Sounds like good old-fashioned barn sour to me. Doesn't want to work (and the trail is work to her, even if it's pleasant for you). Home is just more appealing than leaving. You have to convince her it's worth her while. Make home a lot more work and then head out as far as you can to dismount and lead back. She will see that as the "clocking out of work" point and with repetition she will willingly leave.

Ride out, dismount and loose the cinch, let her have some grass, to make it pleasant. Then walk her back, get on and ride the poo out of her at home, and leave again to "clock out".

There are ooodles of ways to deal with this, and I'm sure you will get lots of them here. I'm just mentioning the tip of the iceberg. At least it's fixable training issue.
    06-26-2008, 03:57 PM
Thanks, folks!

Do you think getting off and walking her forward is a good idea? I did it when she REALLY was scared of mud and water in beginning (3 months back when we just started), and it's fine with me, but I don't think it's great idea to do it in this situation.

Brandon, yes I'm trying not to give in. :) I know you do it once and she'll try to take advantage all the time (plus she's that type of horse, which LOOKS for your weakness). Just wondering, how did you drive her forward? I tried using my legs, but she still keeps backing up.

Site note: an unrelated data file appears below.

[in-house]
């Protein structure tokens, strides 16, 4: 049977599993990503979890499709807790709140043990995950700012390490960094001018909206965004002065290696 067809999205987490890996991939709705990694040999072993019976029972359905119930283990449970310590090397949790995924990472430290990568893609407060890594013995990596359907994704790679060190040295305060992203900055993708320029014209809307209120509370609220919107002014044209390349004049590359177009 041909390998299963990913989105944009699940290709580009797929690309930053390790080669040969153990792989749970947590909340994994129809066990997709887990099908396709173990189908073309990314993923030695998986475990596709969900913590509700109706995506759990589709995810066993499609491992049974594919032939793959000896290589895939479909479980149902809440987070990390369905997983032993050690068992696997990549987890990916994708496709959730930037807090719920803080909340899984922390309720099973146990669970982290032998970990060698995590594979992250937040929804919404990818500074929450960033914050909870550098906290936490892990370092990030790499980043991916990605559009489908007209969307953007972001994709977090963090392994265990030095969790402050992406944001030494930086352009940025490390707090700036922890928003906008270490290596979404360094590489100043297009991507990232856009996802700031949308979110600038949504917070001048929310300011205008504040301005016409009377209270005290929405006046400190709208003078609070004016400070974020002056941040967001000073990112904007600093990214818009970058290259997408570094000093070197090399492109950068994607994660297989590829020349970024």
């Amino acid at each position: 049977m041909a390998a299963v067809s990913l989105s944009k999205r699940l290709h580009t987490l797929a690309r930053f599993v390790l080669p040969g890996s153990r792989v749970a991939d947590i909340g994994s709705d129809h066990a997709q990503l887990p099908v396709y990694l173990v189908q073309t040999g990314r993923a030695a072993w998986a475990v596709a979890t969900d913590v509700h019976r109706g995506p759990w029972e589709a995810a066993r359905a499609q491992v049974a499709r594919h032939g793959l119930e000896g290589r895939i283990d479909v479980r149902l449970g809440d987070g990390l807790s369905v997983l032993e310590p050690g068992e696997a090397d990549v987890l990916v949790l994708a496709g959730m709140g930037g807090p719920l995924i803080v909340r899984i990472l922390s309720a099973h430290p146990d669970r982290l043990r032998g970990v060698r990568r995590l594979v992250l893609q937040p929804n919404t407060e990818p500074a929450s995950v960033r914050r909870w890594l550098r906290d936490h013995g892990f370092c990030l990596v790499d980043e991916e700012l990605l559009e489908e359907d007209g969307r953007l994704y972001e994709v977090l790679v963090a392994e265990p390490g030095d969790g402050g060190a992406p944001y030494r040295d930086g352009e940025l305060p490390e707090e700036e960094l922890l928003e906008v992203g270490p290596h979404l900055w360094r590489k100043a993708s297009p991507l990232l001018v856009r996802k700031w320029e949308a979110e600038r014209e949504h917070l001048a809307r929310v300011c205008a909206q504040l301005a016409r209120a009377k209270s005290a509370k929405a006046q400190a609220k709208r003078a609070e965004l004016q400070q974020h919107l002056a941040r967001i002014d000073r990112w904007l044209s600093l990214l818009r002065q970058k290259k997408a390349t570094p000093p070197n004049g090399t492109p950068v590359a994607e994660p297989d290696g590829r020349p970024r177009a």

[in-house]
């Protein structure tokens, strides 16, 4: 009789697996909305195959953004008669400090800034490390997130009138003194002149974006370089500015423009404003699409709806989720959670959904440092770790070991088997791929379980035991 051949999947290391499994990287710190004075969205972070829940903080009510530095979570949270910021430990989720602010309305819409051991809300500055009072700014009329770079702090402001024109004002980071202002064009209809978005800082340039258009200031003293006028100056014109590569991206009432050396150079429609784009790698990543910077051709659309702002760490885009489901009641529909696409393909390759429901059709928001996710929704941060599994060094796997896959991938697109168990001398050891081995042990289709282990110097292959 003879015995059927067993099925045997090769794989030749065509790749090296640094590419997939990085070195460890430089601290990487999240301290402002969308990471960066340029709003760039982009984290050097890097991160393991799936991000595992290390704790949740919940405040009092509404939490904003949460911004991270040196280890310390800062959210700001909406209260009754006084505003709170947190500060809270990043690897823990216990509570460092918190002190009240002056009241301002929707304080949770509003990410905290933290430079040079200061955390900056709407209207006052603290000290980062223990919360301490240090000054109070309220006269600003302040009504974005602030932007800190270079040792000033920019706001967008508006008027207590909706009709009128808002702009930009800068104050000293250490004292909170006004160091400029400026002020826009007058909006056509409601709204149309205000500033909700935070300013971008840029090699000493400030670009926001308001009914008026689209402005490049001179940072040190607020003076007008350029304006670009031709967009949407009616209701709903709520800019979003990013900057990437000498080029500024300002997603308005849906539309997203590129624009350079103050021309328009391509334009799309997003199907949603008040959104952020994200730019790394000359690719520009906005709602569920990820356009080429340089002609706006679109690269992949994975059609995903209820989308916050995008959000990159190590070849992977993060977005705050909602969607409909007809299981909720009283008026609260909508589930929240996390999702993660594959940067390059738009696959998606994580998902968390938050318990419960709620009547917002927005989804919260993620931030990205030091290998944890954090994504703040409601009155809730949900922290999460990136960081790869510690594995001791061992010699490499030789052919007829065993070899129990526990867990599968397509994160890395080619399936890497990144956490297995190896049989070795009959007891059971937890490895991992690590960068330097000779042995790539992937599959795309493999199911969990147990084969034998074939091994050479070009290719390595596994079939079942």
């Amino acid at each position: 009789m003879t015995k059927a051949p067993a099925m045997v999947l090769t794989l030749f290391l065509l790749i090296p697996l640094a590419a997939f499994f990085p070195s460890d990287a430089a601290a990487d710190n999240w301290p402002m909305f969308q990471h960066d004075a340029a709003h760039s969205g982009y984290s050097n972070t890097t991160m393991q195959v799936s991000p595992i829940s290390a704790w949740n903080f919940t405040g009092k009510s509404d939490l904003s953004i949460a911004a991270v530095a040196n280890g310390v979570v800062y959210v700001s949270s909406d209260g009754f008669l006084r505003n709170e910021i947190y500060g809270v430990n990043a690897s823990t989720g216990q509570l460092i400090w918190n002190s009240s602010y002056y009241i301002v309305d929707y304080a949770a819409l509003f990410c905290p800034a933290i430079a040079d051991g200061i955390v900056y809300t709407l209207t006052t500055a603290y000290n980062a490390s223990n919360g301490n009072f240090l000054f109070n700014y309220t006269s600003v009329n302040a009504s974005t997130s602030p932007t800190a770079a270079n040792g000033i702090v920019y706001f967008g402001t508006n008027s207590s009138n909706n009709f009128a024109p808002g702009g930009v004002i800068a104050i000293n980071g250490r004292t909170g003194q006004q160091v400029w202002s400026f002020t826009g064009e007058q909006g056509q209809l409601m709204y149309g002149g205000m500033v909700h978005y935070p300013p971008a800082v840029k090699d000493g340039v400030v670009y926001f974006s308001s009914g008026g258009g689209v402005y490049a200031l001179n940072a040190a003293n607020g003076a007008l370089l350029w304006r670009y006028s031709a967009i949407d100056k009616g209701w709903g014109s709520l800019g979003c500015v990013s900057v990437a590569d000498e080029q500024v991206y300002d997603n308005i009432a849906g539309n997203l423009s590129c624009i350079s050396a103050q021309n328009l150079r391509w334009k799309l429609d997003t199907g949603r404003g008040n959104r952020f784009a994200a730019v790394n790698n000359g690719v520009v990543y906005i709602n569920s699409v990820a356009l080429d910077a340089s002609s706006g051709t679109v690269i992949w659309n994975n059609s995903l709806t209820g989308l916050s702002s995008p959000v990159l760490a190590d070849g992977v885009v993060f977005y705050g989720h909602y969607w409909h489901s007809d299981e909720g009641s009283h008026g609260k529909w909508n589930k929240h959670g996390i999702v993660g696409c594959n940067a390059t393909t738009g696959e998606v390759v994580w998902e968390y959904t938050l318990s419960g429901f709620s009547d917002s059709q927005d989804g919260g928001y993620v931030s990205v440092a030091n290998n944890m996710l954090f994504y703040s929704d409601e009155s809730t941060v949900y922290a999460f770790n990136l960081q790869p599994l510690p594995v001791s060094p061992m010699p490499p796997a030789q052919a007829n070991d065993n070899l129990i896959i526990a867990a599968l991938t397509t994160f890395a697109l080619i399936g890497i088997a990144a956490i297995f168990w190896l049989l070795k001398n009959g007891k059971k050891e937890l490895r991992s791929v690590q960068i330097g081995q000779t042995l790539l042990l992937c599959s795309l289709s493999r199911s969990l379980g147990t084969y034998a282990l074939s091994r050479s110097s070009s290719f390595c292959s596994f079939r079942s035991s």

Barefoothooves, I cannot turn home and work there. :( I actually trailer her to the park, because I have no place to ride around home (except the ring). I don't think she was scared, looked more like stubborness to me (work, flies, and all that). She didn't do it before as she was busy with what's on trails (something new). Now it's not so new anymore and feels to me she just simply doesn't want to work.
    06-26-2008, 04:37 PM
Kitten, In my opinion getting off your horse is the absolute wrong thing to do. It is exactly what he wants even if you remount and ride him at home or back at the trailer.

The more you let him get away with this the harder it is to get him over it. You need much more assertion and if necessary, a training whip. He needs to understand that you are in charge and decide where he goes and when. He needs to learn to respect you - that you are the "Alfa Horse". If he is stopping from fear or pain, then that is a different thing entirely; but if it is because of stubbornness then it is up to you to correct it.